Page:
Last week, we told you about some of the key ridings to watch. This week, we’re revealing the names of some of this election’s fiercest competitors—many of whom are new to the game. H+K’s top picks include journalists, mayors, military officers and activists, all vying for a seat in the next Parliament. Will they have what it takes to win their seats and boost their party’s fortunes?

Why she’s a contender: Oreck is a media-savvy Vancouver Granville native and her resumé is impressive. Currently the director of public engagement with the Broadbent Institute, she previously worked at a boutique communications firm in New York City where she co-created two of the most widely viewed online videos in the 2012 U.S. Presidential race. Oreck began her career in Washington D.C. as an advocate for the Friends of the Earth environmental group and has acted as the executive director of the Canadian Jewish Congress. Her vast experience as an advocate and activist in North America will up her chances in winning the bid for Vancouver Granville’s seat.
Will she win? Vancouver Granville is a new riding, cobbled from three other ridings in Vancouver (South, Centre and Kingsway), so there’s no incumbent to indicate which way the electorate will vote. Currently, Oreck is breathing down the neck of the Liberal candidate, Jody Wilson-Raybould, with about 30 per cent of the vote in her corner.

Why he’s a contender: Bill Morneau is a star candidate for the Liberals with an extensive resumé loaded with business acumen, political experience and community service. Morneau’s long career in business has been spent predominantly with Morneau Shepell, a consulting and outsourcing company focused on health, benefits, retirement and employee assistance needs. He is active with the Pension Investment Advisor committee to the Ontario Minister of Health, St. Michael’s Hospital, Covenant House and the C.D. Howe Institute. He’s done charitable work with the Canadian Merit Scholarship Foundation, The Learning Partnership, the London School of Economics North American Advisory Committee and the Canadian INSEAD Foundation. If all this wasn’t enough, he found the time to start a school for Somali and Sudanese youth in a refugee camp in Africa. Within the Liberal organization, he’s one of Justin Trudeau’s Economic Council of Advisors—so expect him to be showcased by the party throughout the election.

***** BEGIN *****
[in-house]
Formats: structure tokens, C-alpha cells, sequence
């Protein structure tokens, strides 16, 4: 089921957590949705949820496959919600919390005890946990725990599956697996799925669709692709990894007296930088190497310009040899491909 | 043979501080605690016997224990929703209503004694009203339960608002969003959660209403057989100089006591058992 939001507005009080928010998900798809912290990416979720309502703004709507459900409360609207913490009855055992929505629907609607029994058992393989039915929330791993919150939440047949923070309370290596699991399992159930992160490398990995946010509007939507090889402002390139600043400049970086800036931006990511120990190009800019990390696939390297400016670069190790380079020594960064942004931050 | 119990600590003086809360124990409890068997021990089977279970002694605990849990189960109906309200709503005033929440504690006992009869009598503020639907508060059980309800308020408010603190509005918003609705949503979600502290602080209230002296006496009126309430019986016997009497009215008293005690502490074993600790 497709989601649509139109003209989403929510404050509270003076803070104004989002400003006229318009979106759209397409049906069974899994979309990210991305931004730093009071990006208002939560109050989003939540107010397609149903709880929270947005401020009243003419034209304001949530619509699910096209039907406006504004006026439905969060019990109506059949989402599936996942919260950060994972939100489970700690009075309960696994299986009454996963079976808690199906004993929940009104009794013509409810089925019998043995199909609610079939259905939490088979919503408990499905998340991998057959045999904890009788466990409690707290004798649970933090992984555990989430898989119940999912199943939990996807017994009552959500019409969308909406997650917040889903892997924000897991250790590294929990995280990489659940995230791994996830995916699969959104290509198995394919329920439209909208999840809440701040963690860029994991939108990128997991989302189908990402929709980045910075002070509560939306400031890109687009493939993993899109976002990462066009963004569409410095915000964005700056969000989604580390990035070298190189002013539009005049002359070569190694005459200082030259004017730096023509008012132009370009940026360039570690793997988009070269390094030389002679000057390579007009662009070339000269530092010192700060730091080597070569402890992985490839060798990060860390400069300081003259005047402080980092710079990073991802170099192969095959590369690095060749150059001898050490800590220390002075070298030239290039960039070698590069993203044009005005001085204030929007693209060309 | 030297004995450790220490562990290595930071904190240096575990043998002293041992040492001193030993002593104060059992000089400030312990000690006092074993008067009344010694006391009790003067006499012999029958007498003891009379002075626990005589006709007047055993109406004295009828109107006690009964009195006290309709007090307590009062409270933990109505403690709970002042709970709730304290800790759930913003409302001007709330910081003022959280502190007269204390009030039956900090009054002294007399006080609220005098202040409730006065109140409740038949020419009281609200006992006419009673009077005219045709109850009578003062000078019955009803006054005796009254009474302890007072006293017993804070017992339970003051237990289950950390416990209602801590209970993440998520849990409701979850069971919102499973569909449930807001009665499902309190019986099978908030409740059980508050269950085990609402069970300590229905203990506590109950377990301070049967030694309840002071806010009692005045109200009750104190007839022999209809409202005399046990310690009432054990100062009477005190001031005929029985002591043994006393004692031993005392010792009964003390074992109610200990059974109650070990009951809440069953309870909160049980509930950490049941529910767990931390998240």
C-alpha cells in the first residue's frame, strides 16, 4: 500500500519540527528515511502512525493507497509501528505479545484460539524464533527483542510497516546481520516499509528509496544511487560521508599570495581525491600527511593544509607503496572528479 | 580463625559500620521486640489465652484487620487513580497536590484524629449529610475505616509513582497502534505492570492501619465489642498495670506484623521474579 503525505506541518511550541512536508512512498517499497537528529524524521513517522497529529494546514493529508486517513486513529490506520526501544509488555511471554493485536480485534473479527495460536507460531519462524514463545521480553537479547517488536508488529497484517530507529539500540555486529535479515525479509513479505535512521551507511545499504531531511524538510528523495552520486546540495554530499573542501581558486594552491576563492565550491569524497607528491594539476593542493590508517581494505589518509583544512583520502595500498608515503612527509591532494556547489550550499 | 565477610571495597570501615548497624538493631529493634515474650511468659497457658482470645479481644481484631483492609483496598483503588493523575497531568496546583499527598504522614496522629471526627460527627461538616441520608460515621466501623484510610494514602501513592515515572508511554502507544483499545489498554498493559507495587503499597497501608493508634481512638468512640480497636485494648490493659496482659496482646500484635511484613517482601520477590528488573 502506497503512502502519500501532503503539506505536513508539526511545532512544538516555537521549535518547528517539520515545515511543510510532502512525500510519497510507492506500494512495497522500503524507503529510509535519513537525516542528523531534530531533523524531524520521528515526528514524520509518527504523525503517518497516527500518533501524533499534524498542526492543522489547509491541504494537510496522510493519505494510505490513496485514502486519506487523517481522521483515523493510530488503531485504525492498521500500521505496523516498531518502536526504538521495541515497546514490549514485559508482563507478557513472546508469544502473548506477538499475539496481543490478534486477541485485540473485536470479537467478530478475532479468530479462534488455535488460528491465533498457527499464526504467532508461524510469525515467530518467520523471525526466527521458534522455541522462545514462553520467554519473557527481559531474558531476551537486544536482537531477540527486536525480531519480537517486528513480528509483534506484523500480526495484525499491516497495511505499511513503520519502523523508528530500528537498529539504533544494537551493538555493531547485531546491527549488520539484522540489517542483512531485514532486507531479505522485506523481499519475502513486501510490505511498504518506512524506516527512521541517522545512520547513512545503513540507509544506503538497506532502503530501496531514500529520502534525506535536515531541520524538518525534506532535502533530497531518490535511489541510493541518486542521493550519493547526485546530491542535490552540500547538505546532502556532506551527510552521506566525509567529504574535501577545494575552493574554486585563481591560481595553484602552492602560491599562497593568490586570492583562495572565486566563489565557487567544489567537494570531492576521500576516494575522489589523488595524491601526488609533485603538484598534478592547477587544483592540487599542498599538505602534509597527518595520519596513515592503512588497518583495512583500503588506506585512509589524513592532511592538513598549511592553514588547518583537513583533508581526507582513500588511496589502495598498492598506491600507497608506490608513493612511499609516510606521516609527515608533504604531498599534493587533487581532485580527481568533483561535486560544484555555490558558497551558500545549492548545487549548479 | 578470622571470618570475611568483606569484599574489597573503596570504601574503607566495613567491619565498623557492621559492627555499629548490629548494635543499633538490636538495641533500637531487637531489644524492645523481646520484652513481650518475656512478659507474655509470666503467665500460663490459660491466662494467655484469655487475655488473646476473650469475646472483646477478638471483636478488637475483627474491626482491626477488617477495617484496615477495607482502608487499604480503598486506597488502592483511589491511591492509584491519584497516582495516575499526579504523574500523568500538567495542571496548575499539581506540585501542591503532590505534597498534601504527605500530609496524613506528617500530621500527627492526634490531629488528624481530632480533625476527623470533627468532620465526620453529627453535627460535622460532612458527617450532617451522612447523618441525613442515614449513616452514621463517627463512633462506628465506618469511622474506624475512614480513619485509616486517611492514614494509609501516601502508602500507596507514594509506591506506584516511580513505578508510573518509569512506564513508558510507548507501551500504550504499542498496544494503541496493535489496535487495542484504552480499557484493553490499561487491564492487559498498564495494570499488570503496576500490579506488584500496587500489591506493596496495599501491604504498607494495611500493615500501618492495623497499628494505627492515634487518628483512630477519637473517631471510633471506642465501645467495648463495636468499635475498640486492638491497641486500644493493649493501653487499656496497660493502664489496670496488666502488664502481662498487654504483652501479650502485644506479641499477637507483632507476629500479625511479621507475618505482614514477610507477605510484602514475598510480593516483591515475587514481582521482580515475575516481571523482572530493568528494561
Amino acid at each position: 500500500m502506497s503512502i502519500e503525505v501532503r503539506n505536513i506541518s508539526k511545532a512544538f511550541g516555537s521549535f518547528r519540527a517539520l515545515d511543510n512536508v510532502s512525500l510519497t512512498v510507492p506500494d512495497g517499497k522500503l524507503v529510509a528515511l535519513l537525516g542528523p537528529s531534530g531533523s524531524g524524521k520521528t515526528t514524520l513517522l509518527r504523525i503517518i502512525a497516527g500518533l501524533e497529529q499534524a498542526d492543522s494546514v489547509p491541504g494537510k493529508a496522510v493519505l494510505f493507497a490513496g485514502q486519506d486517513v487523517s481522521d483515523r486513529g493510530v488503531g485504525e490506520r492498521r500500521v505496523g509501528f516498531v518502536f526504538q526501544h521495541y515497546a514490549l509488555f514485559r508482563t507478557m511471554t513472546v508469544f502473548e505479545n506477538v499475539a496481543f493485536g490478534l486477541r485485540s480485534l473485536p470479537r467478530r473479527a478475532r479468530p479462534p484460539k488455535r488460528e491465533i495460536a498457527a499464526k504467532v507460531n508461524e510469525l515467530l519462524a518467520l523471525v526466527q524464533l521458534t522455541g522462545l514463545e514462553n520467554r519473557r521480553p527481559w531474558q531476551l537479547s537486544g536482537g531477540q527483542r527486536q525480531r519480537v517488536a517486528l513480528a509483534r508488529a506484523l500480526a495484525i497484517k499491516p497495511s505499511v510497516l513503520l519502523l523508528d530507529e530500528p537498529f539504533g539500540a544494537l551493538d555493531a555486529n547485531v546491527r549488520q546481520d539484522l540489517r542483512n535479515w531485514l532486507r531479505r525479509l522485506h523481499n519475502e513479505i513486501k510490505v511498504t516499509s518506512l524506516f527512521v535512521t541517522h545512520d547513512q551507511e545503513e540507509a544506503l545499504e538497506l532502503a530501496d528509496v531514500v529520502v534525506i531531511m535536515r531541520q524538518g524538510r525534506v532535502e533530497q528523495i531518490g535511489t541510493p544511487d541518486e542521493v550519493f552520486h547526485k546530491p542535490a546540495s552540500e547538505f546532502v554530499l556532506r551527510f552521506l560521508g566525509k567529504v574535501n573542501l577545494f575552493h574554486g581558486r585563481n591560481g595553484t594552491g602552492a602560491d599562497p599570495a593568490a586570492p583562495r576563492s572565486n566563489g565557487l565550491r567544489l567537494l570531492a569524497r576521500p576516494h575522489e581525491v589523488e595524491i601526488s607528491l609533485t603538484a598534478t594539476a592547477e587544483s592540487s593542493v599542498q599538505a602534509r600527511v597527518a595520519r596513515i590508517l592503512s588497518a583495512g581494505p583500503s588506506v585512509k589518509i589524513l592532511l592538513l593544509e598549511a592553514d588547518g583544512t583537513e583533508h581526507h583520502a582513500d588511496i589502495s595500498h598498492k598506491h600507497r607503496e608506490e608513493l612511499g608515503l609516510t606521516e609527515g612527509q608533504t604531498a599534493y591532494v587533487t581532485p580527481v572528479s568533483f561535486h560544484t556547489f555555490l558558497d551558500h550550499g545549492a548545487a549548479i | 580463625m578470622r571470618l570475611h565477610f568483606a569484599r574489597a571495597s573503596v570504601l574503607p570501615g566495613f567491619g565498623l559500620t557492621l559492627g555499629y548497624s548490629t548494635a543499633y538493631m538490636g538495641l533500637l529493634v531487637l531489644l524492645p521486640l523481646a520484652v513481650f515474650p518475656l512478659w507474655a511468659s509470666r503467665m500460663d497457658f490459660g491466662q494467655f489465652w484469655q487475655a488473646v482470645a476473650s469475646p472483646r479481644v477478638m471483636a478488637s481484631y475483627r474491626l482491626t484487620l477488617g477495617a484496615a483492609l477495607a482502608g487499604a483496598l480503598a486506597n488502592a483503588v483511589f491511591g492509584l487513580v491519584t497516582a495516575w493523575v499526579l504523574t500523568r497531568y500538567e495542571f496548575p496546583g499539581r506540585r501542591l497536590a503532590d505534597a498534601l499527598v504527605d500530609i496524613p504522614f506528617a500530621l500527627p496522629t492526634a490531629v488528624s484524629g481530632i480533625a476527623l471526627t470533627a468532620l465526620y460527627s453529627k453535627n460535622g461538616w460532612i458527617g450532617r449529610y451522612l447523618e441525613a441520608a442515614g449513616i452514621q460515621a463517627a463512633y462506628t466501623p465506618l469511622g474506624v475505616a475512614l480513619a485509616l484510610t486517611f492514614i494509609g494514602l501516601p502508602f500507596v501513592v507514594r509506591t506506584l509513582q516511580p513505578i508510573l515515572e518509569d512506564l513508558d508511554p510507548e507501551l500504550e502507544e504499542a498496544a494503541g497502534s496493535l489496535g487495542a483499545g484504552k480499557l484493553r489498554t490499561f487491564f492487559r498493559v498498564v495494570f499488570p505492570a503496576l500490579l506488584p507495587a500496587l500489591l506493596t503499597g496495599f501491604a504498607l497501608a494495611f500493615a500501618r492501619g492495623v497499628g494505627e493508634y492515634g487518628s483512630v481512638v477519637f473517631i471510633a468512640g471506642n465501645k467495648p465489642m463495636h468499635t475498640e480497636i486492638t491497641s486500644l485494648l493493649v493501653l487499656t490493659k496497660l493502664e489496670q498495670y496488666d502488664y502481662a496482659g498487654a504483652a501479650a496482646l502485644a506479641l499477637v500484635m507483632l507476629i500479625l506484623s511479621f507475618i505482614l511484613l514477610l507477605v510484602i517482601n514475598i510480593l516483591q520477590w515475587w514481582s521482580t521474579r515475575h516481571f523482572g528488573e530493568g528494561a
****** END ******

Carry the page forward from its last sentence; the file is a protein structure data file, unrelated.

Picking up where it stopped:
Will he win? Maybe—he’s got stiff competition from the NDP’s Linda McQuaig, whose oil sands views may not be popular nationwide, but seem to resonate with the downtown Toronto crowd. McQuaig is currently polling at 47 per cent, with Morneau trailing around 38 per cent. But Toronto Centre is another new riding created from two Liberal seats—there may be still be some incumbent love for the Liberals.

Why she’s a contender: Dianne Watts is a known quantity in South Surrey-White Rock. She holds the title of Surrey, B.C.’s first female mayor—and she held that title for 10 years, with another nine years as a city councillor. Her political experience and community involvement make her a high-profile candidate for the Conservative Party. As mayor, the Real Estate Investment Network named Surrey the best place in B.C. to invest and 4th best city in Canada for four years straight.
Will she win? It’s likely. South Surrey-White Rock has traditionally been a Conservative stronghold, and Watts is a fantastic candidate. If the Conservatives again form government, she may be considered for a cabinet position given her experience.

Why he’s a contender: Alain Rayes is the mayor of Victoriaville, Quebec and the official Conservative candidate for Richmond-Arthabaska. Quebec media have reported Rayes is doing this to keep his political options open. He is retaining his role as mayor and is expected to only step down if successful on October 19. Mayor since 2009, he’s running against former Bloq Québécois and current Independent André Bellavance who currently holds the seat. The riding had previously been held by a Progressive Conservative, André Bachand (1997-2004). Before becoming mayor, Rayes worked in education holding various management positions in primary and secondary schools. He’s incredibly active and well-liked in his community, so his campaign will be interesting to watch.
Will he win? Rayes is the best shot to unseat the incumbent NDP candidate Myriam Beaulieu. The NDP’s Orange Crush in Quebec looks to be holding strong in the early days of polling, but the Conservatives hold a competitive second in this riding—and it’s a long campaign.

Why he’s a contender: Jim Carr is a man of many talents, and he’s critical to the Liberals’ fortunes in Manitoba. He is an accomplished musician, a journalist, provincial politician and successful businessman. He has played with the Winnipeg Symphony Orchestra, worked for the Winnipeg Free Press and CBC Radio, was deputy leader for the Liberal Party in the Manitoba Legislature and founding CEO of the Business Council of Manitoba. Are you impressed yet? For good measure, he was also awarded the Canada 125 Medal, the Diamond Jubilee Medal and the Order of Manitoba.